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Ipomoea purpurea

Ipomoea purpurea, Photo: Michael Lahanas

Classification System: APG IV

Superregnum: Eukaryota
Regnum: Plantae
Cladus: Angiosperms
Cladus: Eudicots
Cladus: Core eudicots
Cladus: Asterids
Cladus: Lamiids
Ordo: Solanales

Familia: Convolvulaceae
Tribus: Ipomoeeae
Genus: Ipomoea
Subgenus: I. subg. Ipomoea

Sectio: I. sect. Pharbitis
Series: I. ser. Pharbitis
Species: Ipomoea purpurea
Name

Ipomoea purpurea (L.) Roth, Bot. Abh. Beobacht.: 27 (1787).


Synonyms

Basionym
Convolvulus purpureus L., Sp. Pl. ed. 2: 219 (1762).
Homotypic
Convolvuloides purpurea (L.) Moench, Methodus: 452 (1794).
Convolvulus mutabilis Salisb., Prodr. Stirp. Chap. Allerton: 123 (1796), nom. superfl.
Pharbitis purpurea (L.) Bojer, Hortus Maurit.: 227 (1837).
Diatrema purpurea (L.) Raf., Fl. Tellur. 4: 72 (1838).
Heterotypic
Convolvuloides leucosperma Moench, Methodus: 452 (1794).
Ipomoea discolor Jacq., Pl. Hort. Schoenbr. 3: 6 (1798).
Ipomoea glandulifera Ruiz & Pav., Fl. Peruv. 2: 12 (1799).
Convolvulus pilosus Rottler, Ges. Naturf. Freunde Berlin Neue Schriften 4: 196 (1803).
Ipomoea hispida Zuccagni, Cent. Observ. Pl. 1: 15 (1806).
Ipomoea intermedia Schult., Observ. Bot.: 37 (1809).
Ipomoea hirsutula J.Jacq., Ecl. Pl. Rar. 1: 65 (1813).
Convolvulus eriocaulos Roem. & Schult., Syst. Veg., ed. 15 bis 4: 301 (1819).
Convolvulus intermedius Roem. & Schult., Syst. Veg., ed. 15 bis 4: 264 (1819), nom. illeg.
Convolvulus schultesii Roem. & Schult., Syst. Veg., ed. 15 bis 4: 790 (1819).
Ipomoea zuccagnii Roem. & Schult., Syst. Veg., ed. 15 bis 4: 230 (1819).
Ipomoea purpurea var. superba Ledeb., Index Seminum (TU, Dorpatensis) 1822: 11 (1822).
Convolvulus glandulifer Spreng., Syst. Veg. 1: 599 (1824).
Pharbitis hispida (Zuccagni) Choisy, Mém. Soc. Phys. Genève 6: 438 (1833 publ. 1834)[Conv. Or.: 56]
Convolvulus hirsutulus (J.Jacq.) Colla, Herb. Pedem. 4: 205 (1835).
Pharbitis diversifolia Lindl., Edwards's Bot. Reg. 23: t. 1988 (1837).
Ipomoea affinis M.Martens & Galeotti, Bull. Acad. Roy. Sci. Bruxelles 12(9): 263 (1845).
Ipomoea nil var. diversifolia (Lindl.) Choisy in A.P.de Candolle, Prodr. 9: 343 (1845).
Ipomoea pilosissima M.Martens & Galeotti, Bull. Acad. Roy. Sci. Bruxelles 12(9): 264 (1845).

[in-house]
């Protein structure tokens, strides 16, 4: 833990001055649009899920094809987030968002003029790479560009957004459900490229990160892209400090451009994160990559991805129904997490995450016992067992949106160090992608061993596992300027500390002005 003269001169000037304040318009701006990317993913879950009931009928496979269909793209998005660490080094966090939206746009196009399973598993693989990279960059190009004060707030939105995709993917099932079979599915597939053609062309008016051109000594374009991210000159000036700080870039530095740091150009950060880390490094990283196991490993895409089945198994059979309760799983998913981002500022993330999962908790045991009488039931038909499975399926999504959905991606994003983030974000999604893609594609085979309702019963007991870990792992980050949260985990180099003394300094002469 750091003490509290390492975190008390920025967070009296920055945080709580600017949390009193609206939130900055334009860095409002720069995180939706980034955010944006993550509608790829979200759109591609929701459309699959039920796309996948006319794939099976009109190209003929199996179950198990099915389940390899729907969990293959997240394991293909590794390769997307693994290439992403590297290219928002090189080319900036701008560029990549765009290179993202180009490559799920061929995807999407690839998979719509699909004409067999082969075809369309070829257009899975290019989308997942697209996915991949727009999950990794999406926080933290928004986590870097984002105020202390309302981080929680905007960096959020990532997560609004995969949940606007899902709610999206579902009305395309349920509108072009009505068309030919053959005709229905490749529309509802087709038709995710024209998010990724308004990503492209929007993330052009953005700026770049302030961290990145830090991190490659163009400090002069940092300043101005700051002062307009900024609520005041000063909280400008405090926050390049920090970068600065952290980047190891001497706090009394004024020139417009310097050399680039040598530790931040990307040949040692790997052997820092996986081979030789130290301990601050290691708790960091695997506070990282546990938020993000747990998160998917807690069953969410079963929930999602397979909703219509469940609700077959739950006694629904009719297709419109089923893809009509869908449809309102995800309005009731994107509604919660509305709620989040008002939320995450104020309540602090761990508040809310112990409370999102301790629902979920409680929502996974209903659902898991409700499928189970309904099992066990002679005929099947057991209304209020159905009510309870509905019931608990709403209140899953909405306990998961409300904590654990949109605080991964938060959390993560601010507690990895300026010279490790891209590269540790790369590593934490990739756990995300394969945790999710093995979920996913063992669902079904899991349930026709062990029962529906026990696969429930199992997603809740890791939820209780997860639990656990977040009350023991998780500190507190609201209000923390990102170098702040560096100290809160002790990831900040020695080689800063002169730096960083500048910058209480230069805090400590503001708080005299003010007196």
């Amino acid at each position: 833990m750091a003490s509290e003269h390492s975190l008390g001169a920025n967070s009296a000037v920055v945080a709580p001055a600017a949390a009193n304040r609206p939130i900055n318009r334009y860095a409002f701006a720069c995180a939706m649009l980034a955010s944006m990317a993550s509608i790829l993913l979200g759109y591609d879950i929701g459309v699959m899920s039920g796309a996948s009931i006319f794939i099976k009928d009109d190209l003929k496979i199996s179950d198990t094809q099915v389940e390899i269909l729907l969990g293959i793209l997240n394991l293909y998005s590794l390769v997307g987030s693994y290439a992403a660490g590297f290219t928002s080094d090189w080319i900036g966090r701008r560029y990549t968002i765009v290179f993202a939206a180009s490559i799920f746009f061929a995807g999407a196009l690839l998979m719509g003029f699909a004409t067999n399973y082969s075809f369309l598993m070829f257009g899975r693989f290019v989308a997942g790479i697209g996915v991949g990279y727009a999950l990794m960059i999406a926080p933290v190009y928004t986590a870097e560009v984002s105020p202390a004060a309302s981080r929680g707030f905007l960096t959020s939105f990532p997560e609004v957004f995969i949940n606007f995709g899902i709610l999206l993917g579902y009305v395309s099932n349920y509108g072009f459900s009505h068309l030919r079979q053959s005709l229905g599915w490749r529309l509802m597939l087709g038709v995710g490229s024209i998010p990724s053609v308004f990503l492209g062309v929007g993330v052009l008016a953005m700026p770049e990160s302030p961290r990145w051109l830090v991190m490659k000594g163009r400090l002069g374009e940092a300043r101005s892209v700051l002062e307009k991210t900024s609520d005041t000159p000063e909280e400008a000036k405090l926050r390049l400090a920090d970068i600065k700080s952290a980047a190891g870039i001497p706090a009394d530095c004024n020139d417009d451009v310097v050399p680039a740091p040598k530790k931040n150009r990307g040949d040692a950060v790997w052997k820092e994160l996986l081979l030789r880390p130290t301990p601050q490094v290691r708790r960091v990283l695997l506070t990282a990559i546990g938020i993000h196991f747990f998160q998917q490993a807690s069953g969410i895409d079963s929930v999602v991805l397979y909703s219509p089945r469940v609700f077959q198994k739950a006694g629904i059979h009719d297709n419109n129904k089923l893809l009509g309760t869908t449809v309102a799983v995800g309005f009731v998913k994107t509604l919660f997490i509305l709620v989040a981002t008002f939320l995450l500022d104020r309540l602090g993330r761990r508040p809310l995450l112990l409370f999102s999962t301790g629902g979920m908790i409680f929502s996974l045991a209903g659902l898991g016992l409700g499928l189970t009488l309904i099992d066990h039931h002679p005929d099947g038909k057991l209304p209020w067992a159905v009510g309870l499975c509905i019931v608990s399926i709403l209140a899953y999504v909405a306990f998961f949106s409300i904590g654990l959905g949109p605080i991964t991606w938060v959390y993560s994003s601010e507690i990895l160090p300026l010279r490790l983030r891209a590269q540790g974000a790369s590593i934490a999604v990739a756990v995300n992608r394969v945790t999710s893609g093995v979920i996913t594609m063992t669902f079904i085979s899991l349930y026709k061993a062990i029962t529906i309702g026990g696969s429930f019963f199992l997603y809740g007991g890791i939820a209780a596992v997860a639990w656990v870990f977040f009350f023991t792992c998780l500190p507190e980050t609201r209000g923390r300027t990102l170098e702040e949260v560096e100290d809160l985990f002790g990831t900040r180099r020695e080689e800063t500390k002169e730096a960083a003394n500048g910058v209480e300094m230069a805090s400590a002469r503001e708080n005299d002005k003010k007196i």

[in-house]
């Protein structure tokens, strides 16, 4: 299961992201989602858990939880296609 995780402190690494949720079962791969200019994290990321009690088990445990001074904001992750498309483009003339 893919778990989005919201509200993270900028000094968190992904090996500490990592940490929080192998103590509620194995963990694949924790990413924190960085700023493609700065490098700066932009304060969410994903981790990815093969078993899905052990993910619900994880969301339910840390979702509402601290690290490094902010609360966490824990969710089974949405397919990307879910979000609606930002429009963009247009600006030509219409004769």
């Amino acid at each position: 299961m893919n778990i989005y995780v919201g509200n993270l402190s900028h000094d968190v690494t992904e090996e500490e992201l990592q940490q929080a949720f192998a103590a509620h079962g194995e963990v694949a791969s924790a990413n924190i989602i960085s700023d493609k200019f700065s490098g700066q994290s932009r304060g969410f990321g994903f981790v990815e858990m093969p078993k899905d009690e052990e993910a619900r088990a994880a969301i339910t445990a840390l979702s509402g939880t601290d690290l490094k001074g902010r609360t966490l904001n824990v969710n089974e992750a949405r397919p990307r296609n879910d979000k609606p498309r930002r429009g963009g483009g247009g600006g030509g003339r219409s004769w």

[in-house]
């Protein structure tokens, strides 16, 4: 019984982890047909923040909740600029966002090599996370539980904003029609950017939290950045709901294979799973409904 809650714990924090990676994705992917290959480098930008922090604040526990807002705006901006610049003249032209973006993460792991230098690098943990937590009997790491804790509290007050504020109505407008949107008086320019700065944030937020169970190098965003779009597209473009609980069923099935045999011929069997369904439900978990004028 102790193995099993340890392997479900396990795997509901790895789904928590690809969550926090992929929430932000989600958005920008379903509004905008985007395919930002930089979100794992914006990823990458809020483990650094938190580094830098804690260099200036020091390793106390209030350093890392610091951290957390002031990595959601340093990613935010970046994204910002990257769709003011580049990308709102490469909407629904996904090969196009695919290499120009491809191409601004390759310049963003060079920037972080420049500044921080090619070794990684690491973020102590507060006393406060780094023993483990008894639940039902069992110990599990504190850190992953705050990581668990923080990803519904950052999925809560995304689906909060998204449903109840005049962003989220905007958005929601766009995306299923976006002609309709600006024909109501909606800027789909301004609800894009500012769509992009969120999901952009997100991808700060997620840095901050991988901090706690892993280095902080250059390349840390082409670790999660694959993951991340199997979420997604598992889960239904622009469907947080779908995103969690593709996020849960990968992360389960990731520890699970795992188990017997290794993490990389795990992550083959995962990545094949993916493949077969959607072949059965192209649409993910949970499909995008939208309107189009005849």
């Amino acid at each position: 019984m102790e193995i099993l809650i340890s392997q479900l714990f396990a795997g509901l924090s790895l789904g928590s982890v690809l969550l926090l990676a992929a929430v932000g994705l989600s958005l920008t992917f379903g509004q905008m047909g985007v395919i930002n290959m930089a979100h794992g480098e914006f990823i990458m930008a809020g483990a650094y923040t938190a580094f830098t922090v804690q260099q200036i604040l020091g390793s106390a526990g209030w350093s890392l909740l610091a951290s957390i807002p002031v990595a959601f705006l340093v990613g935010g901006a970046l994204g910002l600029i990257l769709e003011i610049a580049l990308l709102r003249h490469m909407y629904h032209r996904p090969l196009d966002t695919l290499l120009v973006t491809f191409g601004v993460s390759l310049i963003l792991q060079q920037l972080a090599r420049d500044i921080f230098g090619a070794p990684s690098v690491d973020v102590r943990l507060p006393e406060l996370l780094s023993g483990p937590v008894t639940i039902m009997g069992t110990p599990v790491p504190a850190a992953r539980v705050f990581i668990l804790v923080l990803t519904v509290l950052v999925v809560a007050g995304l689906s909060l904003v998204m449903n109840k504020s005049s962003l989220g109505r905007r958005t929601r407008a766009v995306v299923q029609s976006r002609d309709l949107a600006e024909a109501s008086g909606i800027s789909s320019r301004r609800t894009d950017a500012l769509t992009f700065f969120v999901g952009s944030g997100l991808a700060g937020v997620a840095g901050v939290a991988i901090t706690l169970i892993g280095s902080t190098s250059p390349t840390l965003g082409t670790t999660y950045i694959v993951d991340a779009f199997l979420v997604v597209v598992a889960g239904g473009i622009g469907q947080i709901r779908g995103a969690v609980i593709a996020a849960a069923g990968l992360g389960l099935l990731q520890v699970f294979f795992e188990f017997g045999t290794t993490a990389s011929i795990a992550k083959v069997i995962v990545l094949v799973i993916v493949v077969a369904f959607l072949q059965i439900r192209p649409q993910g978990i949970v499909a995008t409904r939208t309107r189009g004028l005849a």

Pharbitis githaginea Hochst. ex Choisy in A.P.de Candolle, Prodr. 9: 341 (1845).
Pharbitis nil var. diversifolia (Lindl.) Choisy in A.P.de Candolle, Prodr. 9: 343 (1845).
Pharbitis hispida var. imberbis Beurl., Kongl. Vetensk. Acad. Handl. 40: 138 (1854 publ. 1856).
Ipomoea purpurea f. triloba Meisn. in C.F.P.von Martius & auct. suc. (eds.), Fl. Bras. 7: 223 (1869).
Ipomoea mexicana A.Gray, Syn. Fl. N. Amer. 2(1): 210 (1878), nom. illeg.
Ipomoea wattii C.B.Clarke, J. Linn. Soc., Bot. 25: 49 (1889).
Ipomoea purpurea f. kermesina Voss, Vilm. Blumengärtn. ed. 3, 1: 710 (1895).
Ipomoea chanetii H.Lév., Repert. Spec. Nov. Regni Veg. 9: 452 (1911).
Ipomoea purpurea var. diversifolia (Lindl.) O'Donell, Lilloa 26: 385 (1953).

Ipomoea purpurea

Ipomoea purpurea, Photo: Michael Lahanas

Distribution
Native distribution areas:

Continental: Northern America
Mexico (Aguascalientes, Baja California Sur, Campeche, Chiapas, Chihuahua, Coahuila, Colima, Ciudad de Mexico, Durango, Guanajuato, Guerrero, Hidalgo, Jalisco, Mexico State, Michoacan, Morelos, Nayarit, Nuevo Leon, Oaxaca, Puebla, Queretaro, Quintana Roo, San Luis Potosi, Sinaloa, Sonora, Tabasco, Tamaulipas, Tlaxcala, Veracruz, Yucatan, Zacatecas)
Continental: Southern America
Guatemala, Honduras, El Salvador, Nicaragua, Panama, Costa Rica, Argentina (Buenos Aires, Catamarca, Chaco, Cordoba, Corrientes, Distrito Federal, Entre Rios, Jujuy, La Rioja, Mendoza, Misiones, Salta, Santa Fe, San Juan, Tucuman), S-Brazil (Rio Grande do Sul, Santa Catarina), Chile (Valparaiso, Reg. Metropolitana), Uruguay (Montevideo, Paysandu), Bolivia (Chuquisaca, Cochabamba, La Paz, Potos, Santa Cruz, Tarija), Colombia (Antioquia, Boyac, Caldas, Cauca, Cundinamarca, Huila, La Guajira, Magdalena, Putumayo, Santander, Tolima, Valle), Ecuador, Peru, N-Brazil (Amazonas, Acre), NE-Brazil (Bahia), WC-Brazil (Goias, Distrito Federal), SE-Brazil (Minas Gerais, Espirito Santo, Sao Paulo, Rio de Janeiro), Venezuela (Aragua, Distrito Federal, Lara, Merida, Miranda, Tachira, Trujillo)

References: Brummitt, R.K. 2001. TDWG – World Geographical Scheme for Recording Plant Distributions, 2nd Edition
References
Primary references

Roth, A.W. 1787. Botanische Abhandlungen und Beobachtungen. 68 pp + xii tab., Nürnberg: Iohann Iacob Winterschmidt. BHL Reference page. : 27.

Links

Govaerts, R. et al. 2019. Ipomoea purpurea in World Checklist of Selected Plant Families. The Board of Trustees of the Royal Botanic Gardens, Kew. Published on the internet. Accessed: 2019 November 15. Reference page.
Hassler, M. 2019. Ipomoea purpurea. World Plants: Synonymic Checklists of the Vascular Plants of the World In: Roskovh, Y., Abucay, L., Orrell, T., Nicolson, D., Bailly, N., Kirk, P., Bourgoin, T., DeWalt, R.E., Decock, W., De Wever, A., Nieukerken, E. van, Zarucchi, J. & Penev, L., eds. 2019. Species 2000 & ITIS Catalogue of Life. Published on the internet. Accessed: 2019 November 15. Reference page.